Pioneer Widens Loss Forecast on More Restructuring
Dec 8, 2005
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Electronics maker Pioneer Corp. more than tripled its loss forecast for this financial year as it withdraws from one of its flat-panel display businesses and cuts 600 jobs in Japan. Pioneer is headed for its biggest-ever net loss in the year to March as it is unable to keep up with larger rivals such as Matsushita Electric Industrial Co. and Samsung Electronics Co. in DVD recorders and flat TVs.

The Tokyo-based company had unveiled a restructuring plan in March that would see it cut 2,000 jobs out of its global workforce of about 33,000, and shutter a quarter of its factories. Most of the job cuts were to come from overseas. But its earnings have since worsened due to tumbling prices of DVD recorders and plasma TVs, forcing it to cut its earnings forecasts further, replace its president and take the culturally sensitive move of cutting 6 percent of its workforce in Japan.

Pioneer will try to revive its loss-making home electronics business by creating one group that handles development and production of its plasma display, DVD recorder and home audio business, aiming to eliminate overlap and lower costs.

The group will also focus on selling home theater systems that combine its video equipment, speakers and plasma TVs, and focus on selling high-end DVD recorders while outsourcing production of cheaper models to other firms.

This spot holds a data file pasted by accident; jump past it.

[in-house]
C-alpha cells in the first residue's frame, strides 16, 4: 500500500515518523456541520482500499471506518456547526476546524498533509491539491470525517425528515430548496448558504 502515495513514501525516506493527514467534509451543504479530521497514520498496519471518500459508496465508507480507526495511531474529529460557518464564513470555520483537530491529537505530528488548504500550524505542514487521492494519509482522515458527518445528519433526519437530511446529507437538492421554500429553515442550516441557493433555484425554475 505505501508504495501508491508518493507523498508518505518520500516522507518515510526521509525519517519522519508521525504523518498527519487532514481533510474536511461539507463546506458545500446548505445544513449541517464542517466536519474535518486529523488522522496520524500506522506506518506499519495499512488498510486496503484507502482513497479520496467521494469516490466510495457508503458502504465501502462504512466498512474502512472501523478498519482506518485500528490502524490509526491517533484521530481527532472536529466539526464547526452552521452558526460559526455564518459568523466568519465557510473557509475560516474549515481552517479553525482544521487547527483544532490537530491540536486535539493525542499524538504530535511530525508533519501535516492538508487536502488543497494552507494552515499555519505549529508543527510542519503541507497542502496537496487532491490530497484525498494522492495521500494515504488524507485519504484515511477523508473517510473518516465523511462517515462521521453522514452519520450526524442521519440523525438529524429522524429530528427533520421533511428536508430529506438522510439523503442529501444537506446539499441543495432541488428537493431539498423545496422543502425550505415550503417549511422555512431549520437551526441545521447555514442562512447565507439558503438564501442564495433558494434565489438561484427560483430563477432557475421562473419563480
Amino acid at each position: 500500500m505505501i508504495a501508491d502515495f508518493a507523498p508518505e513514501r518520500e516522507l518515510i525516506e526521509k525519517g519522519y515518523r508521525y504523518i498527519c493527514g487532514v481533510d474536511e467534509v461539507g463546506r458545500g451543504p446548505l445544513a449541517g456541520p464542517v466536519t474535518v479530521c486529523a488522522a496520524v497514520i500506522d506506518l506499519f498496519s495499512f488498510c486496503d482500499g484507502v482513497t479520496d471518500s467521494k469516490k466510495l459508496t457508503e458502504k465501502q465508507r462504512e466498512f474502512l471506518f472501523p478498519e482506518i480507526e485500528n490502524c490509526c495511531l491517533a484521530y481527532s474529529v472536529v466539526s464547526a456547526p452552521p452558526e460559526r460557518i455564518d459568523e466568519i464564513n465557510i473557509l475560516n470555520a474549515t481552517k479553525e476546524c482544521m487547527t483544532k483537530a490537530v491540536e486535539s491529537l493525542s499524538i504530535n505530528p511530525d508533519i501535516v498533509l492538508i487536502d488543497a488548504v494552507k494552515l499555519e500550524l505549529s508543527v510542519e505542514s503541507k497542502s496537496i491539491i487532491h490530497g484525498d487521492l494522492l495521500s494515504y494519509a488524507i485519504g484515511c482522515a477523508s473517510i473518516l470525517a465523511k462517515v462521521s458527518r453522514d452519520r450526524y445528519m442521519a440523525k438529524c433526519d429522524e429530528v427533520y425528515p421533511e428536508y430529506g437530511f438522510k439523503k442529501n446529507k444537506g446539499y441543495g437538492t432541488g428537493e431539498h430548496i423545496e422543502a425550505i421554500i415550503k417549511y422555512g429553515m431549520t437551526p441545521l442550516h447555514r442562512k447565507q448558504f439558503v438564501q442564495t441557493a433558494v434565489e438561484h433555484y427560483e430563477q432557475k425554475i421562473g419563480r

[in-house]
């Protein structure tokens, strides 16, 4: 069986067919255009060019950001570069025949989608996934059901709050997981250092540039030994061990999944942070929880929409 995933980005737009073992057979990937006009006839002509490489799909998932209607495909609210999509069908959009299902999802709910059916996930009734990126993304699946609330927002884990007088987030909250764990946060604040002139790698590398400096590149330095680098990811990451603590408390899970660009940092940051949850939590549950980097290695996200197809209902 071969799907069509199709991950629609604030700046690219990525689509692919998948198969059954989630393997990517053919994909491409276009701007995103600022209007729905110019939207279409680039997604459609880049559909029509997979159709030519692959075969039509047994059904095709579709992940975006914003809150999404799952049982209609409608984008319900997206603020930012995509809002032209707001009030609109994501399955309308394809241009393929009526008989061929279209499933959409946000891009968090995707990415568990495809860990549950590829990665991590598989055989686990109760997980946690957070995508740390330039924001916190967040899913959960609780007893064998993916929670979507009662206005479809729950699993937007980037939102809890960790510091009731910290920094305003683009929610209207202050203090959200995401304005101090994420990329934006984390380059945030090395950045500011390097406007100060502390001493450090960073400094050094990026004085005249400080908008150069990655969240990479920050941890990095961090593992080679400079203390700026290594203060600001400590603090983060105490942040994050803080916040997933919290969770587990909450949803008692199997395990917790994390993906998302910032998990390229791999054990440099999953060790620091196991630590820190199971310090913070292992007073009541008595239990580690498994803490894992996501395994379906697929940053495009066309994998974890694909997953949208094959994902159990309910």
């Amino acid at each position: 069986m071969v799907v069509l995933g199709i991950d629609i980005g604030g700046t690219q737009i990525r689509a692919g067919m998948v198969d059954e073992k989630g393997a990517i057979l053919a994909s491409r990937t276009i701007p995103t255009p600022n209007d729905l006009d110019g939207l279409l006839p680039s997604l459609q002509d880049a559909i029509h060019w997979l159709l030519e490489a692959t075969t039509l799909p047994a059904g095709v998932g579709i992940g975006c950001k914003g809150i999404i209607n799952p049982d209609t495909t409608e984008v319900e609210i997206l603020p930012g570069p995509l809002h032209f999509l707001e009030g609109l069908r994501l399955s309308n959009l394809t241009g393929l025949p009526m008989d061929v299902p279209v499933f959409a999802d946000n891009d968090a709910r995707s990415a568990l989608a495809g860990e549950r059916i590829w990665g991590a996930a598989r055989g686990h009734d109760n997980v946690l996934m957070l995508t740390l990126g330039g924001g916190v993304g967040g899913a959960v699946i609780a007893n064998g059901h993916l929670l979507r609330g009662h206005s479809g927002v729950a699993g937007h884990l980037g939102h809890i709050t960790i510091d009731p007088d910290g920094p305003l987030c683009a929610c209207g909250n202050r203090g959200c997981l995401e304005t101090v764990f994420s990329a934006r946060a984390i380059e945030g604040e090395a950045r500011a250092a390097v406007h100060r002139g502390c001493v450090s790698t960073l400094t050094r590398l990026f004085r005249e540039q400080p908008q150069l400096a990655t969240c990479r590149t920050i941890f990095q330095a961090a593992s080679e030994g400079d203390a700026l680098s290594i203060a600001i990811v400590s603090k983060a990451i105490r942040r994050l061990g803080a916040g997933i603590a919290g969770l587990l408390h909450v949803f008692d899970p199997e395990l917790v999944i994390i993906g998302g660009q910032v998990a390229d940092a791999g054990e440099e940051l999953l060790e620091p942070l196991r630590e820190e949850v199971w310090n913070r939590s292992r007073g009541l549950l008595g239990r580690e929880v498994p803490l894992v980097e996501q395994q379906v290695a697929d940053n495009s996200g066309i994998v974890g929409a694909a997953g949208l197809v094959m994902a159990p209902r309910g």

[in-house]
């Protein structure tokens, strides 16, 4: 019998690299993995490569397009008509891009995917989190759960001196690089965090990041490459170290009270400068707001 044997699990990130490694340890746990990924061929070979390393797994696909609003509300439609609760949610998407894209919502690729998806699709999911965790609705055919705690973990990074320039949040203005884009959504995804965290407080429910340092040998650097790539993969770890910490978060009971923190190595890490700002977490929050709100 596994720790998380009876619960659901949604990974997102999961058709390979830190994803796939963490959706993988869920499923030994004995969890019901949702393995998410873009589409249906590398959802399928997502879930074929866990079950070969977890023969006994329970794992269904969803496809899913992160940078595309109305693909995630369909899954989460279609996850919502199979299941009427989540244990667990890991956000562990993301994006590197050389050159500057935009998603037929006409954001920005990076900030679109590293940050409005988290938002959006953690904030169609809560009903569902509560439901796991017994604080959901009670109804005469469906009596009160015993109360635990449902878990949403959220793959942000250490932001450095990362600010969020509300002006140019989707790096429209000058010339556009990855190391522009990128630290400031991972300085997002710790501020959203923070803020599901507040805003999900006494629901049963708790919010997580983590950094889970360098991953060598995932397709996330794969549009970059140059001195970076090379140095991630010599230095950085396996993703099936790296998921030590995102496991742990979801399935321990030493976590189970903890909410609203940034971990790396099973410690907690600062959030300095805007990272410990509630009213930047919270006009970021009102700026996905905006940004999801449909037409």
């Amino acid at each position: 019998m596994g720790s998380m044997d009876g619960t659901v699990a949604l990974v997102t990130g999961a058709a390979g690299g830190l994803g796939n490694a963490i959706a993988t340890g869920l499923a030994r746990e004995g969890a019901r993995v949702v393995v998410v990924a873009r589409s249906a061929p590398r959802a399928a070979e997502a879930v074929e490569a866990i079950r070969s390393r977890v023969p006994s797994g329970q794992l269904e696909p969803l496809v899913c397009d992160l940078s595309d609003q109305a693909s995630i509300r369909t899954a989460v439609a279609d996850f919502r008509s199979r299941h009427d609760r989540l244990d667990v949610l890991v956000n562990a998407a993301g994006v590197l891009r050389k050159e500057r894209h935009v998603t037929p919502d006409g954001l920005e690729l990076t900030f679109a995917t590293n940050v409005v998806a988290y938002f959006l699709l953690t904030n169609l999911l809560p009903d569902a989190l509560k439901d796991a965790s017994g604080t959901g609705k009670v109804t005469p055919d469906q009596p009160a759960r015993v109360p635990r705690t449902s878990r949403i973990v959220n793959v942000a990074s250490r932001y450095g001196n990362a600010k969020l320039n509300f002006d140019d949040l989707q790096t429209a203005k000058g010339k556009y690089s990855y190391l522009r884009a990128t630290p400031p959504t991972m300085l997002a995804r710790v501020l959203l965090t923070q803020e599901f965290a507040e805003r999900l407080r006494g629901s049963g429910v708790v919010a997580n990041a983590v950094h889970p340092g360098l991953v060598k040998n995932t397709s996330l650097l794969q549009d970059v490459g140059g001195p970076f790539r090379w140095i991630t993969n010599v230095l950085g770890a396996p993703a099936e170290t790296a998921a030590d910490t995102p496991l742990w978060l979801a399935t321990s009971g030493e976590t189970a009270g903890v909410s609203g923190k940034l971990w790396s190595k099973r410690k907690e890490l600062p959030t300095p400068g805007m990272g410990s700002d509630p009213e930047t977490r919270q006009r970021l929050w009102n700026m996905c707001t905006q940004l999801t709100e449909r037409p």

Pioneer boosted its group net loss forecast for 2005 and 2006 to 87 billion yen (approx. U.S. $721.4 million) from 24 billion yen (approx. $199 million), reflecting impairment losses of 32 billion yen (approx. $265.1 million) for reducing production capacity of plasma display panels. The wider loss also reflects 23 billion yen (approx. $190.6 million) related to its decision to not mass-produce active-matrix organic light-emitting diode (OLED) screens, seen as a promising next-generation display, and 11 billion yen (approx. $91.1 million) for an early retirement scheme.

Pioneer recently shut down two of its six production lines for plasma displays, including one at its Kagoshima plant in southern Japan, which it purchased from NEC Corp. last year in its biggest acquisition ever.

Pioneer said those two lines would remain suspended through the next financial year and that it may halt more lines if demand does not recover. It plans to shrink its OEM business and concentrate on selling more of its own plasma TVs. (Reuters)

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